Contrary to their nomenclature, these laws are not enforced by any statutory authority.
Every institution, private or public, have rules and regulations to manage its affairs. A residential society is no exception. However, the rules and regulations that govern a society are different from the statutory laws that are applicable to other institutions, social or commercial, in the sense that they neither vest arbitrary powers in the executives nor do they invoke penalties.
The rules of the societies, called byelaws, are binding on each member of the society. But contrary to their nomenclature, these laws are not enforced by any statutory authority.
What are society byelaws?
In simple terms, the bylaws can be defined as the guiding principles to run a housing society. Though statutory, these laws are, in a sense, flexible as they have inherent provisions to meet the exigencies of individual societies. They provide a broad framework under which every housing society is governed and come into force the moment it comes into being.
These bye-laws are evolved on the basis of state’s Co-operative Societies Act and hence are universally applicable to all housing societies. The rules and regulations that the Act lays down govern the functioning of a housing cooperative, right from the time of its constitution.
While the bye-laws are framed on the basis of a legislation, a society is free to adopt various modify and at times amend them in accordance with its requirements in keeping with its structure, and membership. But these modifications and amendments can be effected only at the time of registration, that too, subject to the consent of the Registrar.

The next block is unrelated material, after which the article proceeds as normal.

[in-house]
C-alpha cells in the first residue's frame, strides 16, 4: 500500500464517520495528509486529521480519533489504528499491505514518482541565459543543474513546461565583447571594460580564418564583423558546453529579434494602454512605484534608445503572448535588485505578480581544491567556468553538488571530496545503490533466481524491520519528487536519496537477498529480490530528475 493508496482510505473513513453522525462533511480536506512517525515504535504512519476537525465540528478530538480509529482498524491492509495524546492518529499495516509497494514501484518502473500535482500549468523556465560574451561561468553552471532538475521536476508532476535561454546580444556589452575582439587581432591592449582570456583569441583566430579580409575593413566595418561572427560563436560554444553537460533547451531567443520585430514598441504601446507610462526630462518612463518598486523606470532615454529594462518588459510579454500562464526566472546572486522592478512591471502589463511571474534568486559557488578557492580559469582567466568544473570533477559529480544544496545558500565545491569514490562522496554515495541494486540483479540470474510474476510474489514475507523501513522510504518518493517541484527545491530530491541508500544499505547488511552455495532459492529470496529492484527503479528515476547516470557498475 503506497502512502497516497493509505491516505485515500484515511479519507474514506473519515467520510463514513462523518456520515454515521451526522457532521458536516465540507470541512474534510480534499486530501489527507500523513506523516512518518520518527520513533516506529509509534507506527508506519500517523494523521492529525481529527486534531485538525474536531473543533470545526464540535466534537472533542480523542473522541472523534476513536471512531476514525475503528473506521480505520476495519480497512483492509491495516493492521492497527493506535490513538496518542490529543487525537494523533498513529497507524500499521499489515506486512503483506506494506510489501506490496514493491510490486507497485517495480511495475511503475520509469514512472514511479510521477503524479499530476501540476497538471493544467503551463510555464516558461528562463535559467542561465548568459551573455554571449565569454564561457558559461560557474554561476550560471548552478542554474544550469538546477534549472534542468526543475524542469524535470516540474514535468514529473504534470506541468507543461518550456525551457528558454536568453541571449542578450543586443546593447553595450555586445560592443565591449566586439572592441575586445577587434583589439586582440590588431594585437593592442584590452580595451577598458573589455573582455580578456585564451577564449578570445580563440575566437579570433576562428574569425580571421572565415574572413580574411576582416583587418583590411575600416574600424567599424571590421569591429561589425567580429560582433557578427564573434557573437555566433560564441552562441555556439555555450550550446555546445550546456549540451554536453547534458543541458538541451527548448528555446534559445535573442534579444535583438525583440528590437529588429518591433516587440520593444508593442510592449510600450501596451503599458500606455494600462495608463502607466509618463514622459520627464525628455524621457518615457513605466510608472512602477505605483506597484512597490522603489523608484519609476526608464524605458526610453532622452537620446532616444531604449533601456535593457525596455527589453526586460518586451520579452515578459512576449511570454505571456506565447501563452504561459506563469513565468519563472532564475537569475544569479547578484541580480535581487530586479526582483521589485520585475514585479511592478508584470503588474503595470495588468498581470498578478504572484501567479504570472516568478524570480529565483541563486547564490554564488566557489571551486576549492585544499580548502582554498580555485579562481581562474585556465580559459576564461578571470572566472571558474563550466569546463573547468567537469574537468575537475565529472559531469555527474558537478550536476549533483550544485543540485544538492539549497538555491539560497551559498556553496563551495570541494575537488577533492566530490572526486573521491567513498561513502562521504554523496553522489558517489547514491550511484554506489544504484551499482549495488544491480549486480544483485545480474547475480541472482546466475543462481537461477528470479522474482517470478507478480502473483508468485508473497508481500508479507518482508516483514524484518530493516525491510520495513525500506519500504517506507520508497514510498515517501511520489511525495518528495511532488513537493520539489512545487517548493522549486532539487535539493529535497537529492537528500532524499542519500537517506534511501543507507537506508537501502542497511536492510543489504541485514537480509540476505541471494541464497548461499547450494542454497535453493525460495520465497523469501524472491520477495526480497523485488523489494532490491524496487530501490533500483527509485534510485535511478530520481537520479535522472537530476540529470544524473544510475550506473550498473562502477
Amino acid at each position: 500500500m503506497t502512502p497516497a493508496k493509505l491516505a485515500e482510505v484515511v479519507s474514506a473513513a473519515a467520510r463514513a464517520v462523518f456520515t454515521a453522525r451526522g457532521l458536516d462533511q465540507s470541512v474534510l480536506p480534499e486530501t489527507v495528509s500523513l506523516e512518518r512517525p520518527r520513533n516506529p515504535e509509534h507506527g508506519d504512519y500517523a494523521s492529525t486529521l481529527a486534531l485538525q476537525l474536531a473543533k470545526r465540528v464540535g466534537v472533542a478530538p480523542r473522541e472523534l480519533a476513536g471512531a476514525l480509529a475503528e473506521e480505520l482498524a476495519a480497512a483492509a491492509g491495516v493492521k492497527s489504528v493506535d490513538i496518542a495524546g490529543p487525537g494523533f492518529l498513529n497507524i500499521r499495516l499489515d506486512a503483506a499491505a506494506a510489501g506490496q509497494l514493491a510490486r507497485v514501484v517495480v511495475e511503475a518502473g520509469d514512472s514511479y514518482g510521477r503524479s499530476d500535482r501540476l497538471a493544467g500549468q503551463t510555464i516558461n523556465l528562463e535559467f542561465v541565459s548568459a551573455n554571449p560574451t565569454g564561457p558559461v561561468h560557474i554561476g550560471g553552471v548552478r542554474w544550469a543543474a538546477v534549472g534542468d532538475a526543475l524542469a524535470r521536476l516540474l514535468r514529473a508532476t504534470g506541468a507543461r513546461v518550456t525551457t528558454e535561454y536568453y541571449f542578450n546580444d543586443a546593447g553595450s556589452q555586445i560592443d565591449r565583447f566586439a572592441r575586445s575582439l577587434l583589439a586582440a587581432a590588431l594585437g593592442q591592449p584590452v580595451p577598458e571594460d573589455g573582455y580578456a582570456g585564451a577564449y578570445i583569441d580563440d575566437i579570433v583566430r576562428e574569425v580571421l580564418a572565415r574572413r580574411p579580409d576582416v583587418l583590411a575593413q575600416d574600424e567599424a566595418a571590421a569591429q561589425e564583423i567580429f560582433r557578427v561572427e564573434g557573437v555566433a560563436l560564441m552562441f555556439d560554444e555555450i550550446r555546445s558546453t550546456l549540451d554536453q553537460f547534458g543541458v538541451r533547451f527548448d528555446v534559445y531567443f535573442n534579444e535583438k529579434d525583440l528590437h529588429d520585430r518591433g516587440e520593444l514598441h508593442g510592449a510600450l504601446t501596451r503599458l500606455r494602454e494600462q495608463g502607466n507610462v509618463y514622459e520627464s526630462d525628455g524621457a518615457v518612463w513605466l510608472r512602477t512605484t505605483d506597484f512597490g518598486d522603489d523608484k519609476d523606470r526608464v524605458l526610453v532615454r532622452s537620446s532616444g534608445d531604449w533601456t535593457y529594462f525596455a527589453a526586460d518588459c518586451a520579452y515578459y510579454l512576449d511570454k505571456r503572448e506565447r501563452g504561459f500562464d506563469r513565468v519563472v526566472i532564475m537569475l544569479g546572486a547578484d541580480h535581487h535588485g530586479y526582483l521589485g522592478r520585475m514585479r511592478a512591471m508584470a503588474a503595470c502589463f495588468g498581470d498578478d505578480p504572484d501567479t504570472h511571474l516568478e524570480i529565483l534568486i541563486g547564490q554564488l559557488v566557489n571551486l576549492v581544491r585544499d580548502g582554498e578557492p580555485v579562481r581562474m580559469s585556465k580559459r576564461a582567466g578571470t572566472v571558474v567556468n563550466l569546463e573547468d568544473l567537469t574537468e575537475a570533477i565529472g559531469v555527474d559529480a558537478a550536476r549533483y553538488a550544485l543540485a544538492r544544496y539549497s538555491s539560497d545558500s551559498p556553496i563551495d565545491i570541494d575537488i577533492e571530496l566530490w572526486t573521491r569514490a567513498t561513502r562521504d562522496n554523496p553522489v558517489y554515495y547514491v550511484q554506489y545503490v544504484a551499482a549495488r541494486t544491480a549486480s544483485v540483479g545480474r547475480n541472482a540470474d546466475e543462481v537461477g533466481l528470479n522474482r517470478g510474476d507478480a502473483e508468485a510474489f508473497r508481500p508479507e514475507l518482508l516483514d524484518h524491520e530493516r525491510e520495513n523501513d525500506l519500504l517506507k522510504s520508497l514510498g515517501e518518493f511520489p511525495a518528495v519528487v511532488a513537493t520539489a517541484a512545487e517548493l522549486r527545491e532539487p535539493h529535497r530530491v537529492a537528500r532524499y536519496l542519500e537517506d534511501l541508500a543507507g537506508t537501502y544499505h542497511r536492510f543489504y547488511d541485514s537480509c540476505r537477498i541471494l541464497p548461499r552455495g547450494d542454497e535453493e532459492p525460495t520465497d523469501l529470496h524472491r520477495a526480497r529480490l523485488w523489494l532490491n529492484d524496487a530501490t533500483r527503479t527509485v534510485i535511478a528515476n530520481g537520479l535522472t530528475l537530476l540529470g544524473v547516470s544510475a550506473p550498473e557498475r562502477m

Though exhaustive, these bye-laws are not meant to be a panacea for all the problems a society might face, nor are they meant to be comprehensive enough to deal with any eventuality conclusively.
Hence, a society is at liberty to modify or amend its bye-laws to accommodate its special needs as it evolves rather than rely solely on the bye-laws in keeping with the provisions of the law. If the pre-existing bye-law proves inconsistent to deal with a situation, the society reserves the right to amend it.
There can be any exigency for which a society can either resort to changes in the rules or bend them to suit its needs. For instance, a society does not have the required for general body meeting. It can either scale down the strength of its members rather than not meet at all.
Another example: Supposing your society followed a per square feet rule to arrive at a monthly maintenance charge. But it underwent redevelopment and now wants to apply a hybrid maintenance calculation. In such a case scenario, the amendment is necessary.